The death of Margaret Thatcher

July 20, 2008 at 6:01 pm | Posted in British Politics | Leave a comment
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When I was at university, I remember announcing to friends that I’d mark the death of Margaret Thatcher with a bottle of champagne (yeah, I realise the irony of a left-winger buying champagne and yes, I was too smug to realise it at the time). Since I hung with a ‘right-on!’ crowd, my friends hurrahed in agreement, but for one humane objector who grimaced as soon as the words left my mouth. Would you celebrate in the same way, he asked, upon the death of Saddam Hussein? No, I replied, because Thatcher’s government had wreaked havoc on my people in a way that Saddam Hussein had not. It doesn’t reflect well on me that it took a couple of years to renounce this as one of the most profoundly stupid arguments I’d ever made.*

It was bad enough that by making this argument I was privileging nationality, class and even geography over our shared humanity, but to suggest that the death of a woman who led a democratic government was more worthy of celebration than that of a murderous despot who had brutalised his own people was pretty heinous. There really is no moral equivalence.

This ghoulish outburst was motivated by a very personal interpretation of history. The folks I arrogantly referred to as ‘my people’ were are the inhabitants of Barnsley, a colliery town that suffered greatly from Thatcher’s slash & burn approach to government. I was born in the year of the miner’s strike and grew up as the town became overwhelmed with decay. The crime, unemployment, family breakdown and substance abuse that became a fixture of former colliery towns is at least partly attributable to Thatcher’s government, not just in the belligerence she showed in closing the pits, but in the negligence of not even offering the long-term investment in education or the training schemes these unskilled, manual labourers would’ve needed to enter a changing job market.

Everyone on the left who loathes Margaret Thatcher has their own reason, and this mine. The actions of her government and my experience of the consequences were fundamental to shaping my politics and made me rule out ever voting Conservative. But unlike the cocky know-it-all I was four years ago, I won’t be celebrating her death.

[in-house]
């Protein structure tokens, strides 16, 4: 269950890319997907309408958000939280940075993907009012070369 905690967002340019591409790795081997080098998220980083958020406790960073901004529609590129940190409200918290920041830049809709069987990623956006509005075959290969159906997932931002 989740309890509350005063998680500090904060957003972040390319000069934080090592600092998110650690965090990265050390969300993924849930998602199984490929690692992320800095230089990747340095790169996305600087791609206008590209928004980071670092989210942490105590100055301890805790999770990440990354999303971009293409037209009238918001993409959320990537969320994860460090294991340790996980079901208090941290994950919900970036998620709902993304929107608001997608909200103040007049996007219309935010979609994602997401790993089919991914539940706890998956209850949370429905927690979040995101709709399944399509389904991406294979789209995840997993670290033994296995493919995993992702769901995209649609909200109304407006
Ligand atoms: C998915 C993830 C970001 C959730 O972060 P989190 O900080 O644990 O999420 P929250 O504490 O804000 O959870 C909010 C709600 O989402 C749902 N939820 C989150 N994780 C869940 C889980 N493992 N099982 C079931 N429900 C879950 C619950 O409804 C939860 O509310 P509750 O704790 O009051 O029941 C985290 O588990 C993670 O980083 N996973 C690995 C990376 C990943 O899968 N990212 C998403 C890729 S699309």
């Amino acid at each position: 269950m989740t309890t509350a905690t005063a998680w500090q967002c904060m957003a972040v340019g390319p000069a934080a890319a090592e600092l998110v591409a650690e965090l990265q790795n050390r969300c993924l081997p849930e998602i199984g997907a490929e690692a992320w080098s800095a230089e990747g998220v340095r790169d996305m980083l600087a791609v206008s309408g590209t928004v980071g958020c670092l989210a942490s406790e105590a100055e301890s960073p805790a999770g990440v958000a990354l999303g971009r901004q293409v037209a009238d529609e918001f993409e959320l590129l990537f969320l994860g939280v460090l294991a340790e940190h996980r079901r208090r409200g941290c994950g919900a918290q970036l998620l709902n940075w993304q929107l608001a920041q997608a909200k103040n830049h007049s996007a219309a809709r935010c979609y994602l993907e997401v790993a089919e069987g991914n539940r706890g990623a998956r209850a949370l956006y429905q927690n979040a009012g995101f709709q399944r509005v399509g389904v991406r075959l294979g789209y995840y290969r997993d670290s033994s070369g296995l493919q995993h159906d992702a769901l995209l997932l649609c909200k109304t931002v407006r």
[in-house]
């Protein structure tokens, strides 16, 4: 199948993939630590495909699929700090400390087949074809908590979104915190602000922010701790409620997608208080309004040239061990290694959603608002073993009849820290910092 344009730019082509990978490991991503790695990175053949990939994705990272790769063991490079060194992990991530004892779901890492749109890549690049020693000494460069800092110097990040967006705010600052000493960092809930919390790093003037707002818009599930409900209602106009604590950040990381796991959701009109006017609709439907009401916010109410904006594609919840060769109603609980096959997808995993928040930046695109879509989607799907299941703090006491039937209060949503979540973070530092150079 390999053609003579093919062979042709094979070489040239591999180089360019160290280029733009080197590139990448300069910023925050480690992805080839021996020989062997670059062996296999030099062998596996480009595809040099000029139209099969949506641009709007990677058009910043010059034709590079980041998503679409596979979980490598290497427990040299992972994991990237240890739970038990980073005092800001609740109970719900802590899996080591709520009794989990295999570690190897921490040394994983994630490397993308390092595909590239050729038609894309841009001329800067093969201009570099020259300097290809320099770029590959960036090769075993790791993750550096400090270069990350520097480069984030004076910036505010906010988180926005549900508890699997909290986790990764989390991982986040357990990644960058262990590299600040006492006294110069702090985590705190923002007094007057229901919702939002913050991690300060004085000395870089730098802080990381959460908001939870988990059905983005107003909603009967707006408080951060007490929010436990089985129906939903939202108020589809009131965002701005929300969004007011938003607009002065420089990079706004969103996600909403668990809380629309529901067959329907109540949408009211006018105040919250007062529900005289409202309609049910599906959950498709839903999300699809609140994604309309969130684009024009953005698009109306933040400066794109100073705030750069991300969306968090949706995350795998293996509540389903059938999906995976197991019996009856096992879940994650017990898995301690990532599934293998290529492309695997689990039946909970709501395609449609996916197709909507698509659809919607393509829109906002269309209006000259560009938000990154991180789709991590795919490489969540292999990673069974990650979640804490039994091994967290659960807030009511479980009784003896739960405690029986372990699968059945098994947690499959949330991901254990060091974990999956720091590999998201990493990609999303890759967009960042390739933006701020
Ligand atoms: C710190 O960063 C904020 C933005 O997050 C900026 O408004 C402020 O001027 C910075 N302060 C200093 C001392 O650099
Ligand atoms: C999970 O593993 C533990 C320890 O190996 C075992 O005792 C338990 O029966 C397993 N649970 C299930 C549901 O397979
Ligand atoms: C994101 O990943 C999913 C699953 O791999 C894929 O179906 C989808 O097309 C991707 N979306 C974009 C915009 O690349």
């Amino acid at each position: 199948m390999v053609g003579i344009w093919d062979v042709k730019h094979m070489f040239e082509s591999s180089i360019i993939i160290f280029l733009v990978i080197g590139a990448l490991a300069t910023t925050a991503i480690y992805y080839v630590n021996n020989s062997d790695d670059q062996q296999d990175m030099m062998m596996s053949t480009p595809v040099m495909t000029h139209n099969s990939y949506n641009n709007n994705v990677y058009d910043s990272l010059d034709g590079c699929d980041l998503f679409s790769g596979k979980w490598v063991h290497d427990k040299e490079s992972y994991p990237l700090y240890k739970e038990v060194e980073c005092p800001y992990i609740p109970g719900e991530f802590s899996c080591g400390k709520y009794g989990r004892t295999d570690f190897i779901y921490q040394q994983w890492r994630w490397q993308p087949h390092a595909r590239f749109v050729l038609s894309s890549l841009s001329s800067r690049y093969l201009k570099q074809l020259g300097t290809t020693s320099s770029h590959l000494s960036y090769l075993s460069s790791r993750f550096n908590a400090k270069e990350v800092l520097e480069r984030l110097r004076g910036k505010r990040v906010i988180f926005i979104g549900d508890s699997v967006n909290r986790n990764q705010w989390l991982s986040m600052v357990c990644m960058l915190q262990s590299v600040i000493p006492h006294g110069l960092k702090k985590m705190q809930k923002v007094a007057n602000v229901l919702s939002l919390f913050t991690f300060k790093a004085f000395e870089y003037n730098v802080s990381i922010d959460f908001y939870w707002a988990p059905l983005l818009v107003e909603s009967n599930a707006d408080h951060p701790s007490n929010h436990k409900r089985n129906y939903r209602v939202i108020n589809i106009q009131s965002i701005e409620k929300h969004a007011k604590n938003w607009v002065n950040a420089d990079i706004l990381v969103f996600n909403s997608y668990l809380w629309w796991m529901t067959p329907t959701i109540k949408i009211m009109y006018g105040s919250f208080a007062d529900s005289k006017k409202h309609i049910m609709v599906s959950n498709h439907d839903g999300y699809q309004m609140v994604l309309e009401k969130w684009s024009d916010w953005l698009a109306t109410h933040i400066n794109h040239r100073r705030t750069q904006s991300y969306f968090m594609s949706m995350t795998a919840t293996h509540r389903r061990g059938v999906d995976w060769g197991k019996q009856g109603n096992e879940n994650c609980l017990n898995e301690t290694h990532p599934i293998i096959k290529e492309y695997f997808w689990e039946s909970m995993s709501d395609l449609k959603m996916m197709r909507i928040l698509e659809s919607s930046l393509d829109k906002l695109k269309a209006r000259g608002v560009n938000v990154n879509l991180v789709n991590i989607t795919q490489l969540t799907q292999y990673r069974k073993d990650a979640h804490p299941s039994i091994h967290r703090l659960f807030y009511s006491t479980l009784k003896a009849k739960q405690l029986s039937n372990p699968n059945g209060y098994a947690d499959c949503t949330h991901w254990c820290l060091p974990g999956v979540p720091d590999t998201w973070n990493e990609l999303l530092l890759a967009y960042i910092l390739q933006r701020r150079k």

The reason why I won’t be celebrating can be found somewhere in that awful Saddam Hussein comparison. Hussein’s death was the end of a brutal, bloody era. Although there was (and still is) no guarantee that Iraq would become the liberal, constitutional democracy the west longs for, there was comfort in knowing that his unique brand of terror, violence and oppression was over. The death of Margaret Thatcher would mark no such historic turning point. For better or worse, Thatcherism remains the economic consensus of British politics: nationalisation is a grievous sin, regulation of business is a form of cruelty, the welfare state is an abomination and allowing trade unions to have greater rights inevitably leads to long winters of discontent. In the years since she left Downing Street, this aspect of her legacy has never been adequately challenged by the major parties and that won’t change with her death.

If there was a party to celebrate the death of Thatcherism, I’d be one of the first to the pub. But since such a wake won’t happen any time soon, all we’re left with is this nasty ‘consolation prize’ of crowing over the death of an elderly woman. In my book, that’s just a little bit sad.

*What made it even sillier is the fact I don’t even really like champagne.

Update: For anyone who doesn’t quite get the context, this is a rather belated addition to the opinion merry-go-round that followed the news that Thatcher might get a state funeral. You’ll find more responses here, here and over at Liberal Conspiracy.

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